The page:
I knew back when I ginned up Don’t Pay the Ransom that I did not want to write too many articles about boat projects. Because, really, who wants to read yet another blog about someone working on their boat? Boring. However, considering that projects are our world right now, that is easier said than done. Don’t get me wrong; project blogs have their place. And they have been very helpful to us as we struggle through our own refit. However, most of them get pretty old fairly quickly, and, aside from people like us (me), I’m guessing that not many people are reading them. But, the main reason that I don’t want to write about boat projects is that I’m not an expert. If you want technical, find someone qualified.
I am, however, a certified crackerjack on stupidity. If someone were to actually employ stupid, my resume would quickly rise to the top of the applicant pool. When it comes to stupid, I’m the cream of the crap! I can’t even begin to count the number of times that I’ve done something the
wrong stupid way. Wait until you hear what we’re naming our dinghy! Boy, is it ever stupid! Can you imagine what would happen if I tried to write about technical stuff? Someone may actually try to replicate what I’ve done! Why, they might very well saw off their own arm! Or, hit themselves in the face with a hammer! It’s best that I steer well clear of technical articles and focus instead on writing nonsense about nonsense.
Don’t dangle your extension cords across the exhaust of a diesel heater!
See where that leaves us? We’re not yet doing anything that most people would find remotely interesting. Like traveling to bitchin’ places. Or, eating bugs. Or, manually pumping our bathroom business into a tank hidden beneath our living room. We’re just working on boat projects. Lots of them, in fact. So, you’re stuck with reading my best attempt at boat work nonsense. For your own safety, I’ll report a handful of things that we’ve been working on without providing any details regarding how we did it.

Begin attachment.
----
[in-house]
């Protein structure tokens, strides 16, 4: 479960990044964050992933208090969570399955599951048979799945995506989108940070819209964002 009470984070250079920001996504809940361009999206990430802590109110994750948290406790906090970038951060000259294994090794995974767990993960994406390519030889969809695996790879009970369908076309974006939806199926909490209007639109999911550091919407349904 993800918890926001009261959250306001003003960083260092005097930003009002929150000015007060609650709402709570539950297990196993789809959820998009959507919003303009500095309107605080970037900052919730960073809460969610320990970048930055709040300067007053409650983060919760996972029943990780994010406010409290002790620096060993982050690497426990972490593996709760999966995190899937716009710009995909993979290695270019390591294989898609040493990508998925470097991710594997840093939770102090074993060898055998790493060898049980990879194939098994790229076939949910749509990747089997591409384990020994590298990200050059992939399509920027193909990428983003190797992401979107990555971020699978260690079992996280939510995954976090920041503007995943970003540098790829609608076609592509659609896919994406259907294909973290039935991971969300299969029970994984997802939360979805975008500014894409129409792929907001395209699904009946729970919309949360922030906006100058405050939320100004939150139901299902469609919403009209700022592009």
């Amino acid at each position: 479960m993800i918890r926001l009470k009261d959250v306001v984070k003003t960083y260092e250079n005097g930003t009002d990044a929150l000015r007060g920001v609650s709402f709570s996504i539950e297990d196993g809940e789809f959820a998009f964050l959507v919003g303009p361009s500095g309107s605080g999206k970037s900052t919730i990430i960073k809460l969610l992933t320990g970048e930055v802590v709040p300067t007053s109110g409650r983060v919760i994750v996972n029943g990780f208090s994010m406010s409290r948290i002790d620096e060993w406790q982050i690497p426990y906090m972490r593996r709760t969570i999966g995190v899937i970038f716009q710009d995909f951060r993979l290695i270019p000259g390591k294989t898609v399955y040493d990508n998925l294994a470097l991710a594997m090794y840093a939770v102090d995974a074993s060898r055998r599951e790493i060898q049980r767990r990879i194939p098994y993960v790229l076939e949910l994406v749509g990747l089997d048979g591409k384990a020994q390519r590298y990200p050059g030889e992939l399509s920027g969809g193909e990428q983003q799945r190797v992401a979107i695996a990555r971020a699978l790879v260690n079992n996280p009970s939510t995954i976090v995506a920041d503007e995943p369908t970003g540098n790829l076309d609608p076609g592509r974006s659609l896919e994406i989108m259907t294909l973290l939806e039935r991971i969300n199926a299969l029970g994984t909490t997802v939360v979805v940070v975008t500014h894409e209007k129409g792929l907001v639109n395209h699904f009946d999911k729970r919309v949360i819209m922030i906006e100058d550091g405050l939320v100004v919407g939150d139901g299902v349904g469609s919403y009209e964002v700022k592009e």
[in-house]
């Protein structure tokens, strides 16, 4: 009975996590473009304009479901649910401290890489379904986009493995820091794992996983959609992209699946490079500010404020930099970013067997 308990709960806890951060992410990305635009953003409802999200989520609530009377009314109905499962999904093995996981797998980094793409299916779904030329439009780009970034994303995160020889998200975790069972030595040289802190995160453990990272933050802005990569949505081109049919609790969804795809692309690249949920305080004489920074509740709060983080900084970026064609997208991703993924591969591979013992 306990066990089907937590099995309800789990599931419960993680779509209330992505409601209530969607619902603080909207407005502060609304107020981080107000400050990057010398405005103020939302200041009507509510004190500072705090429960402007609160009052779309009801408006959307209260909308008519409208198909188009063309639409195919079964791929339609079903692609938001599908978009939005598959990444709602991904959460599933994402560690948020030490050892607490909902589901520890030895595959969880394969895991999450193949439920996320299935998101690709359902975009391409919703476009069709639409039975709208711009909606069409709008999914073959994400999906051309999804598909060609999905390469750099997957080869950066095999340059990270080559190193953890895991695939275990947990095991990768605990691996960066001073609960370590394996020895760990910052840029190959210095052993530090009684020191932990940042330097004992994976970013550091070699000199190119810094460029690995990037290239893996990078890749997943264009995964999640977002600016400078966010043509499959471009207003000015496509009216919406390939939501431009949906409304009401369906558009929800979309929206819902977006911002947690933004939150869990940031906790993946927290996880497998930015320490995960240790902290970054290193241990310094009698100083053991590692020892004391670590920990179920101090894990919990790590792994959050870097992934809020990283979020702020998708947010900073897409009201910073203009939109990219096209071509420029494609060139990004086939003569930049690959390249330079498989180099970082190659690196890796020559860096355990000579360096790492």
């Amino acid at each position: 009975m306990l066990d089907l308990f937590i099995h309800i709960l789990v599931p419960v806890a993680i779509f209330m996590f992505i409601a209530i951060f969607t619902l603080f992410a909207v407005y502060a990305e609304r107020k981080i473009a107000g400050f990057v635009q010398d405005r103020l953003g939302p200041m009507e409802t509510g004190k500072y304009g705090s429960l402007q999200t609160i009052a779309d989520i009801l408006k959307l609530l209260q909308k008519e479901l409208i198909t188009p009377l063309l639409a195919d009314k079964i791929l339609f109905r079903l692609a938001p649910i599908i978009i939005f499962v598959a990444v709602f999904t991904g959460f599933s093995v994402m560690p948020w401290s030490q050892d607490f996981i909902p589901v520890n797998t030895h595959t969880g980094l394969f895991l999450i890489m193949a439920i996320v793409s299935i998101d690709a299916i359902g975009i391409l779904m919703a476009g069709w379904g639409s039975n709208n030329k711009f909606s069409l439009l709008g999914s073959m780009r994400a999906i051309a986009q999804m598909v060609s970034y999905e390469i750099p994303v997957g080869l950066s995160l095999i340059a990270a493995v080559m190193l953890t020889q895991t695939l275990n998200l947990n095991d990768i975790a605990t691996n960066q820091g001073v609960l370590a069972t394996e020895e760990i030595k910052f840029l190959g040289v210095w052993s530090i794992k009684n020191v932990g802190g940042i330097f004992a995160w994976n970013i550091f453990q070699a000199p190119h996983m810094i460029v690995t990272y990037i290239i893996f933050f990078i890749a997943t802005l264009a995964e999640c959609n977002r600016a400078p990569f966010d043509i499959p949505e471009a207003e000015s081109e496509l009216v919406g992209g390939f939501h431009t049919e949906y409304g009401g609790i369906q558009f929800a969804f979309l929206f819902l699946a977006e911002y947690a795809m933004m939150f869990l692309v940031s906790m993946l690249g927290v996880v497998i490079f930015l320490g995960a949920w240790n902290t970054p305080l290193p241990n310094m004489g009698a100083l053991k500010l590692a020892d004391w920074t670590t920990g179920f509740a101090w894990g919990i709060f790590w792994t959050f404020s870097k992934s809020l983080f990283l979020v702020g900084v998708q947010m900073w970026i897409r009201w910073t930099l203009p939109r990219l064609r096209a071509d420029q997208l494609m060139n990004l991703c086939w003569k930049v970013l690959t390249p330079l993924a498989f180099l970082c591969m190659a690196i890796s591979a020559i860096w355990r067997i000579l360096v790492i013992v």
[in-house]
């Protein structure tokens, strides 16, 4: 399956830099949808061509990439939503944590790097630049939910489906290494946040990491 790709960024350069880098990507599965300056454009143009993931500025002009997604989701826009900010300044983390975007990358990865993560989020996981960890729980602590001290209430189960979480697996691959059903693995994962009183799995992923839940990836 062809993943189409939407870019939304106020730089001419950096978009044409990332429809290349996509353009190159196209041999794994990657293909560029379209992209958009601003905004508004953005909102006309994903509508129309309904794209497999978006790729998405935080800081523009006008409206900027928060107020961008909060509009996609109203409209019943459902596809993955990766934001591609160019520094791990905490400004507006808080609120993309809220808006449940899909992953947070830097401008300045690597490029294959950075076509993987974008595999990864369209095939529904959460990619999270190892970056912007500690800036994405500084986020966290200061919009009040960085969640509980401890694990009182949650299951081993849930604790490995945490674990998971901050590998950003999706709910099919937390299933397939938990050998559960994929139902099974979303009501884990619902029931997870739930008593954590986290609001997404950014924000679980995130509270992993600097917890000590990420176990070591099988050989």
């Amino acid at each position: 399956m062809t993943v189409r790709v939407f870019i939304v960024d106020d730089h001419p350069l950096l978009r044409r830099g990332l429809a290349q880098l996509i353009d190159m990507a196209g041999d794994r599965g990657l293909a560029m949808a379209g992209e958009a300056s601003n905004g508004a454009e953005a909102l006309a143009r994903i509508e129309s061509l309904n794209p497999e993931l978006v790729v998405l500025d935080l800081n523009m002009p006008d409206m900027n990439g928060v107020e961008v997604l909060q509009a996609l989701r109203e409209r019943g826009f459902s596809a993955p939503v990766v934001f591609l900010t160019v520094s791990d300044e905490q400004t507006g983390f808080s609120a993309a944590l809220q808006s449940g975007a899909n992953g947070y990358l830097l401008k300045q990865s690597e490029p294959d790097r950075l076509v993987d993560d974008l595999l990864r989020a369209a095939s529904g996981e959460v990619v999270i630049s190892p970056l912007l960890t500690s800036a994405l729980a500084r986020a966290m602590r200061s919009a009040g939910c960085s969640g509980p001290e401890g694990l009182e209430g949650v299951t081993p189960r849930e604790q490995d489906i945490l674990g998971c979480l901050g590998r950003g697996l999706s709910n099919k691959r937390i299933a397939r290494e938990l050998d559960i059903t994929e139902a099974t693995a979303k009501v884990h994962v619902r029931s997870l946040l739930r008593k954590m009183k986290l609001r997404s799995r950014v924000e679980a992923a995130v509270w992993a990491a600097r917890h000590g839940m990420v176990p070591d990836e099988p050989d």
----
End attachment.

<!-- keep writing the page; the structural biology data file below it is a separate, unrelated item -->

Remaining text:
Cruising sailboats tend to have lots of gear and instruments – radios, navigation equipment, battery monitoring, etc. Unfortunately, our Morgan does not have a lot of space to mount this stuff. Rather than cutting into structural bulkheads to mount this equipment, we decided to construct our own instrument panel. With the help of a few friends, we spent last weekend knocking one out using a scrap piece of plywood. I still have to install a few more items and then stain it. It will also get some fancy-pants trim around the edges. I ain’t a carpenter, but I have to admit that I’m pretty pleased with the way it turned out. I’m also happy to report that, despite the frequent use of power tools, everybody still has all 10 of their original fingers.
Boat helper, Keith, modeling with the new (but not yet finished) instrument panel.
Last fall I mentioned that we discovered a few small cracks in our mast. Masts on a sailboat are pretty important. As you might imagine, the situation really bothered me. I lost sleep while struggling with what to do about them; buying a new mast would really jack-up our plans. I received a few different opinions from various riggers – none of them devastating. However, it was difficult to weigh the alternatives when the opinions varied so wildly. Having no experience, I was relying on theirs. Those in the sailing community will probably recognize the name, Brion Toss. He, quite literally, wrote the book on sailboat rigging, The Complete Rigger’s Apprentice. Unfortunately, he is on the other side of the country. He did, however, offer a positive opinion and a recommendation for a local rigger that he trusted. Steve Madden, from M Yacht Services, answered the call and shepherded in piece of mind. The mast will be fine with only a small, inexpensive and minimally invasive procedure!
Rig inspections go on despite an outside temperature of 3 degrees.
Let’s see… what else to report? Oh, we gave the entire steering system a once over and will soon replace the steering cable… even installed a new wheel brake, too. Though it worked fine, I sent the autopilot back to the factory for refurbishing – you know, for good measure (and to spend more money, sigh). Lots of work has begun on the electrical system. New wiring on a few things. Some battery bank modifications. We yanked out the old through-hull speed and depth sensors. We removed the broken sensor from the wastewater holding tank and quickly put it right back. Blech. Disgusting! We’ve also sold a bunch of things and are well on our way towards having a lot of nothing! If you know someone that wants to buy a car, I’ve got a deal for you!!
That’s all for now. Until next time… wear your helmet and don’t flush the toilet paper!
No, seriously, come and buy this car!